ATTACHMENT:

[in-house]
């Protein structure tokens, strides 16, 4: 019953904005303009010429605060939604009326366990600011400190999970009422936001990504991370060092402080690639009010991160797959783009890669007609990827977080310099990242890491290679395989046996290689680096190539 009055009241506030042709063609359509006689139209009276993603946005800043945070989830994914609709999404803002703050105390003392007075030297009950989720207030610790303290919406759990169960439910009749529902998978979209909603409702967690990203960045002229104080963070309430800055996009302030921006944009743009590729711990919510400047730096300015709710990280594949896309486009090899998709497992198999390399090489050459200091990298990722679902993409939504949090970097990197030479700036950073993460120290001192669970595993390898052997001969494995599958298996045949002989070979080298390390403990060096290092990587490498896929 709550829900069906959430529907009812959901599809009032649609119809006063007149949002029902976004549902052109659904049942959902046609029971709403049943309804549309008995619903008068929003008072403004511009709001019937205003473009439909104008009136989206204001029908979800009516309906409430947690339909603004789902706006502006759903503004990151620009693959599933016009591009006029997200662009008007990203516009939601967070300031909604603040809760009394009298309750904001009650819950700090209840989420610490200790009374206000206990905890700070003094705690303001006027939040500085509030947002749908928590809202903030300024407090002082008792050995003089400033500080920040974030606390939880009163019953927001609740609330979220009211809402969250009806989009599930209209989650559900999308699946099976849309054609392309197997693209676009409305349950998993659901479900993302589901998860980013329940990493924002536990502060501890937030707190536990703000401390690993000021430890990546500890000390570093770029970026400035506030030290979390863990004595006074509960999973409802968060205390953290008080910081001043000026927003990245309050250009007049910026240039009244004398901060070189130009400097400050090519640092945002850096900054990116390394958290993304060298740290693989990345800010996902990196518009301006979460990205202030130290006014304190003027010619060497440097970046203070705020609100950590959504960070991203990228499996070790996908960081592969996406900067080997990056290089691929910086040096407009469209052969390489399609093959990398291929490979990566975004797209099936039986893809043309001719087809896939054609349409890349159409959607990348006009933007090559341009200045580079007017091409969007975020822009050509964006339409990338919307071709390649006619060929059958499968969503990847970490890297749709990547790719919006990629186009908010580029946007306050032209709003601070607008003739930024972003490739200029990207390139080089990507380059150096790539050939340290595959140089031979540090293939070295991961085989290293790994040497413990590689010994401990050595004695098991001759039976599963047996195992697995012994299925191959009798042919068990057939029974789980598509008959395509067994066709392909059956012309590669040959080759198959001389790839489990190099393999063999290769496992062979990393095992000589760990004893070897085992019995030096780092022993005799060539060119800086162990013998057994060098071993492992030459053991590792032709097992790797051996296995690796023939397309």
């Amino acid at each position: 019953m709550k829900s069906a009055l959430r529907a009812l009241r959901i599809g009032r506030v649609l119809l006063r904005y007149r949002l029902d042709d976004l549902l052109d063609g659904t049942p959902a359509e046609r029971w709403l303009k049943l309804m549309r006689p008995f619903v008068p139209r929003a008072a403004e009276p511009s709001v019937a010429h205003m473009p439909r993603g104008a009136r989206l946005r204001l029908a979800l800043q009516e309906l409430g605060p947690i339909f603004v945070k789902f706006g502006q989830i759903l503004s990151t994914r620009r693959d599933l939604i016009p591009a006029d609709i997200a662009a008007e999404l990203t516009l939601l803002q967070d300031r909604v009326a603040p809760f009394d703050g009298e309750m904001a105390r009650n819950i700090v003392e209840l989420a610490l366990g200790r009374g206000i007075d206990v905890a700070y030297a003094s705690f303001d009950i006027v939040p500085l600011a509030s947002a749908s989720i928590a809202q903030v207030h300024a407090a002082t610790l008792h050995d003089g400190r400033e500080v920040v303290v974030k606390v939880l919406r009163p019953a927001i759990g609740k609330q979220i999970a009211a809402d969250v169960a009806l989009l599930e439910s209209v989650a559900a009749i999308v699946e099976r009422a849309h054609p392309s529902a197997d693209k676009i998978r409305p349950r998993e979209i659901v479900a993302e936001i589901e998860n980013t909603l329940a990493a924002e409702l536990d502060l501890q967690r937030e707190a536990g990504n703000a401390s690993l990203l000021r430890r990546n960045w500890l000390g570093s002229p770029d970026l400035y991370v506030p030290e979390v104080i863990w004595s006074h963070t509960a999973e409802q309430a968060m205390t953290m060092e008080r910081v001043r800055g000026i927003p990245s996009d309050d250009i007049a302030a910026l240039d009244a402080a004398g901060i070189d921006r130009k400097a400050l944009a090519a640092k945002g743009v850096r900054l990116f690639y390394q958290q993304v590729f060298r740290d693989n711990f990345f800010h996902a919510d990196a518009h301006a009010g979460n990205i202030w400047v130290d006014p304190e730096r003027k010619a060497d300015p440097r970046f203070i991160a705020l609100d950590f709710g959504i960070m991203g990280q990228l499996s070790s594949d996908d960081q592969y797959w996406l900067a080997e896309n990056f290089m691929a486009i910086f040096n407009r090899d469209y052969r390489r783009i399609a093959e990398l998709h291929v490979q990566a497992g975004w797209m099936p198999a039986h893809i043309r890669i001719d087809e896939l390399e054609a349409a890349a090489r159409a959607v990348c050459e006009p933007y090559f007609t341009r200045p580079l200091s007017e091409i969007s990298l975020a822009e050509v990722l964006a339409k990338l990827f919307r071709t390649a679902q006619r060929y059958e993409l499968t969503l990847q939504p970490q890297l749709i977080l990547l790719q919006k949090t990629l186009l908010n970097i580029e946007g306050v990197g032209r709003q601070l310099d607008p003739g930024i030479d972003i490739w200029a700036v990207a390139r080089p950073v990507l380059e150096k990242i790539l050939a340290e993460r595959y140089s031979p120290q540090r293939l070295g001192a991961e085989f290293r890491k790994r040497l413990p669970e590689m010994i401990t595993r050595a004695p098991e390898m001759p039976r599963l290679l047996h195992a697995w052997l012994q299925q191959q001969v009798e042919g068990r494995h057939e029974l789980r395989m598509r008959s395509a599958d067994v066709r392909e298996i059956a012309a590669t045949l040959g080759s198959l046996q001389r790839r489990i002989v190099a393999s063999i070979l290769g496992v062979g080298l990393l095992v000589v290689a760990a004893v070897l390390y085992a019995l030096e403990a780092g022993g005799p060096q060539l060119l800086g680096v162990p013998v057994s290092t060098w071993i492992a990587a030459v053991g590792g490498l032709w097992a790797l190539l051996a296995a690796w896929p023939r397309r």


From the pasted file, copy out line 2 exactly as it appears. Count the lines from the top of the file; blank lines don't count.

């Protein structure tokens, strides 16, 4: 019953904005303009010429605060939604009326366990600011400190999970009422936001990504991370060092402080690639009010991160797959783009890669007609990827977080310099990242890491290679395989046996290689680096190539 009055009241506030042709063609359509006689139209009276993603946005800043945070989830994914609709999404803002703050105390003392007075030297009950989720207030610790303290919406759990169960439910009749529902998978979209909603409702967690990203960045002229104080963070309430800055996009302030921006944009743009590729711990919510400047730096300015709710990280594949896309486009090899998709497992198999390399090489050459200091990298990722679902993409939504949090970097990197030479700036950073993460120290001192669970595993390898052997001969494995599958298996045949002989070979080298390390403990060096290092990587490498896929 709550829900069906959430529907009812959901599809009032649609119809006063007149949002029902976004549902052109659904049942959902046609029971709403049943309804549309008995619903008068929003008072403004511009709001019937205003473009439909104008009136989206204001029908979800009516309906409430947690339909603004789902706006502006759903503004990151620009693959599933016009591009006029997200662009008007990203516009939601967070300031909604603040809760009394009298309750904001009650819950700090209840989420610490200790009374206000206990905890700070003094705690303001006027939040500085509030947002749908928590809202903030300024407090002082008792050995003089400033500080920040974030606390939880009163019953927001609740609330979220009211809402969250009806989009599930209209989650559900999308699946099976849309054609392309197997693209676009409305349950998993659901479900993302589901998860980013329940990493924002536990502060501890937030707190536990703000401390690993000021430890990546500890000390570093770029970026400035506030030290979390863990004595006074509960999973409802968060205390953290008080910081001043000026927003990245309050250009007049910026240039009244004398901060070189130009400097400050090519640092945002850096900054990116390394958290993304060298740290693989990345800010996902990196518009301006979460990205202030130290006014304190003027010619060497440097970046203070705020609100950590959504960070991203990228499996070790996908960081592969996406900067080997990056290089691929910086040096407009469209052969390489399609093959990398291929490979990566975004797209099936039986893809043309001719087809896939054609349409890349159409959607990348006009933007090559341009200045580079007017091409969007975020822009050509964006339409990338919307071709390649006619060929059958499968969503990847970490890297749709990547790719919006990629186009908010580029946007306050032209709003601070607008003739930024972003490739200029990207390139080089990507380059150096790539050939340290595959140089031979540090293939070295991961085989290293790994040497413990590689010994401990050595004695098991001759039976599963047996195992697995012994299925191959009798042919068990057939029974789980598509008959395509067994066709392909059956012309590669040959080759198959001389790839489990190099393999063999290769496992062979990393095992000589760990004893070897085992019995030096780092022993005799060539060119800086162990013998057994060098071993492992030459053991590792032709097992790797051996296995690796023939397309």